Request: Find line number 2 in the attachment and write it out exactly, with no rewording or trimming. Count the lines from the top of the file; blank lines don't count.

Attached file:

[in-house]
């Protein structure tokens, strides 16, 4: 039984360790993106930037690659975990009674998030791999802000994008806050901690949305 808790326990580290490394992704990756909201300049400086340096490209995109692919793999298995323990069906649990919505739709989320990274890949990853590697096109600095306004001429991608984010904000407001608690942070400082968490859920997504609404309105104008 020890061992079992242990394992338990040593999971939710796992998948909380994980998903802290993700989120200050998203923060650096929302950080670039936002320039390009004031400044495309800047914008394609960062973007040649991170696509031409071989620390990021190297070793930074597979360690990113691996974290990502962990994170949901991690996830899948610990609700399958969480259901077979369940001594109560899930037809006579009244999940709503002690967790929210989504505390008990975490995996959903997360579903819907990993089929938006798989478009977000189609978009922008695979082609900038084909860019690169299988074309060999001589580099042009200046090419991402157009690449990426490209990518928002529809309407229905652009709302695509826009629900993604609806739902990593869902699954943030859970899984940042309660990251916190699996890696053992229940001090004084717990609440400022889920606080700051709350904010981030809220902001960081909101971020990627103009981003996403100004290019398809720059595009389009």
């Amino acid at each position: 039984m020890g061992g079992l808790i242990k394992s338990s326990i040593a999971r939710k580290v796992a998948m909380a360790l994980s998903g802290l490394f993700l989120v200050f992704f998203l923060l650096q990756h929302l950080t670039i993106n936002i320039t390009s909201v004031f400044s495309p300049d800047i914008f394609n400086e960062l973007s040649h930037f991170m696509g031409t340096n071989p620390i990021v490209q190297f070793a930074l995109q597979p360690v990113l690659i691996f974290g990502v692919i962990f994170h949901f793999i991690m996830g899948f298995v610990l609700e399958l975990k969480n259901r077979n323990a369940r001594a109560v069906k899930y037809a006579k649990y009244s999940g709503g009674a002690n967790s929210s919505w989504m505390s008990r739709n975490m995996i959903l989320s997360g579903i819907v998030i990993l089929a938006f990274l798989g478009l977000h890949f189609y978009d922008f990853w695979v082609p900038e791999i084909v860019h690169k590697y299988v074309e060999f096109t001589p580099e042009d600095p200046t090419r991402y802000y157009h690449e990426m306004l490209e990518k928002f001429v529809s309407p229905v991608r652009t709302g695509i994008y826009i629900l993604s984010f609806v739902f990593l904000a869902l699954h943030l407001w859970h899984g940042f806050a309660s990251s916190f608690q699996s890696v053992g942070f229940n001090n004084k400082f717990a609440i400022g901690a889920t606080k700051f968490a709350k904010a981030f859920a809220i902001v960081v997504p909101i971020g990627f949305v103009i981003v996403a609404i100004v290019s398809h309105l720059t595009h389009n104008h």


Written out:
């Protein structure tokens, strides 16, 4: 039984360790993106930037690659975990009674998030791999802000994008806050901690949305 808790326990580290490394992704990756909201300049400086340096490209995109692919793999298995323990069906649990919505739709989320990274890949990853590697096109600095306004001429991608984010904000407001608690942070400082968490859920997504609404309105104008 020890061992079992242990394992338990040593999971939710796992998948909380994980998903802290993700989120200050998203923060650096929302950080670039936002320039390009004031400044495309800047914008394609960062973007040649991170696509031409071989620390990021190297070793930074597979360690990113691996974290990502962990994170949901991690996830899948610990609700399958969480259901077979369940001594109560899930037809006579009244999940709503002690967790929210989504505390008990975490995996959903997360579903819907990993089929938006798989478009977000189609978009922008695979082609900038084909860019690169299988074309060999001589580099042009200046090419991402157009690449990426490209990518928002529809309407229905652009709302695509826009629900993604609806739902990593869902699954943030859970899984940042309660990251916190699996890696053992229940001090004084717990609440400022889920606080700051709350904010981030809220902001960081909101971020990627103009981003996403100004290019398809720059595009389009």